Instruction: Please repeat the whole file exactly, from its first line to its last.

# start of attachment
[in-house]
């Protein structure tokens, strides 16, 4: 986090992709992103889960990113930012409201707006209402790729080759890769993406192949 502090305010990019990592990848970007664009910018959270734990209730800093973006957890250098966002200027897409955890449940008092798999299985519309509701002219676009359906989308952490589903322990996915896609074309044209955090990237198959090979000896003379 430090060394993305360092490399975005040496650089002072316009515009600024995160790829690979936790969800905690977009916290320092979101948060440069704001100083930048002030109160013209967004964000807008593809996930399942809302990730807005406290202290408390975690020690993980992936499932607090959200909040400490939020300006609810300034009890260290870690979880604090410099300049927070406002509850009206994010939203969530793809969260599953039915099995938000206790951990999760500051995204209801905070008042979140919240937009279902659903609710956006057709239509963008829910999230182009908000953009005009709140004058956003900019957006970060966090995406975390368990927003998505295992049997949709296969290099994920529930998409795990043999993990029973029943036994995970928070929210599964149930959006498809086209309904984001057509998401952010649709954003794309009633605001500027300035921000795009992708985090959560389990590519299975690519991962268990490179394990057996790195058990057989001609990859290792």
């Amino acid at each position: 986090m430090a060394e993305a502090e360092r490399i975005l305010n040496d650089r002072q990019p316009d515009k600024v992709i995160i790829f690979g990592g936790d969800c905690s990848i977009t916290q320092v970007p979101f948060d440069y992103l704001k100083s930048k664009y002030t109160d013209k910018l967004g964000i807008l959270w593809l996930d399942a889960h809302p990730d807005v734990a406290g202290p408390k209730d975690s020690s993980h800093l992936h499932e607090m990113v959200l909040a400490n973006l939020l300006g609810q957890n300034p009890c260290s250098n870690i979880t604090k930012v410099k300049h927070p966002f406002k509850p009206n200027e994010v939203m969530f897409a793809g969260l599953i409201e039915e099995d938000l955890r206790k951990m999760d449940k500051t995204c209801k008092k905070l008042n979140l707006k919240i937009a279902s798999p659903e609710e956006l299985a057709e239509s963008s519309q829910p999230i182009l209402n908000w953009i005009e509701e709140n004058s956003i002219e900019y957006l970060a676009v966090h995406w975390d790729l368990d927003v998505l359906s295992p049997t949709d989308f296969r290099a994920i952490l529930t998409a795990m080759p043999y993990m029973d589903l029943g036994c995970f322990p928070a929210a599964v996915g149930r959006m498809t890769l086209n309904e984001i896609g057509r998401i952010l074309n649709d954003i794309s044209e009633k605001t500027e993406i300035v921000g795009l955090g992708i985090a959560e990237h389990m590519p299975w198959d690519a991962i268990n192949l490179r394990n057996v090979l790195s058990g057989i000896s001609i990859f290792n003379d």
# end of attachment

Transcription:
[in-house]
């Protein structure tokens, strides 16, 4: 986090992709992103889960990113930012409201707006209402790729080759890769993406192949 502090305010990019990592990848970007664009910018959270734990209730800093973006957890250098966002200027897409955890449940008092798999299985519309509701002219676009359906989308952490589903322990996915896609074309044209955090990237198959090979000896003379 430090060394993305360092490399975005040496650089002072316009515009600024995160790829690979936790969800905690977009916290320092979101948060440069704001100083930048002030109160013209967004964000807008593809996930399942809302990730807005406290202290408390975690020690993980992936499932607090959200909040400490939020300006609810300034009890260290870690979880604090410099300049927070406002509850009206994010939203969530793809969260599953039915099995938000206790951990999760500051995204209801905070008042979140919240937009279902659903609710956006057709239509963008829910999230182009908000953009005009709140004058956003900019957006970060966090995406975390368990927003998505295992049997949709296969290099994920529930998409795990043999993990029973029943036994995970928070929210599964149930959006498809086209309904984001057509998401952010649709954003794309009633605001500027300035921000795009992708985090959560389990590519299975690519991962268990490179394990057996790195058990057989001609990859290792």
């Amino acid at each position: 986090m430090a060394e993305a502090e360092r490399i975005l305010n040496d650089r002072q990019p316009d515009k600024v992709i995160i790829f690979g990592g936790d969800c905690s990848i977009t916290q320092v970007p979101f948060d440069y992103l704001k100083s930048k664009y002030t109160d013209k910018l967004g964000i807008l959270w593809l996930d399942a889960h809302p990730d807005v734990a406290g202290p408390k209730d975690s020690s993980h800093l992936h499932e607090m990113v959200l909040a400490n973006l939020l300006g609810q957890n300034p009890c260290s250098n870690i979880t604090k930012v410099k300049h927070p966002f406002k509850p009206n200027e994010v939203m969530f897409a793809g969260l599953i409201e039915e099995d938000l955890r206790k951990m999760d449940k500051t995204c209801k008092k905070l008042n979140l707006k919240i937009a279902s798999p659903e609710e956006l299985a057709e239509s963008s519309q829910p999230i182009l209402n908000w953009i005009e509701e709140n004058s956003i002219e900019y957006l970060a676009v966090h995406w975390d790729l368990d927003v998505l359906s295992p049997t949709d989308f296969r290099a994920i952490l529930t998409a795990m080759p043999y993990m029973d589903l029943g036994c995970f322990p928070a929210a599964v996915g149930r959006m498809t890769l086209n309904e984001i896609g057509r998401i952010l074309n649709d954003i794309s044209e009633k605001t500027e993406i300035v921000g795009l955090g992708i985090a959560e990237h389990m590519p299975w198959d690519a991962i268990n192949l490179r394990n057996v090979l790195s058990g057989i000896s001609i990859f290792n003379d």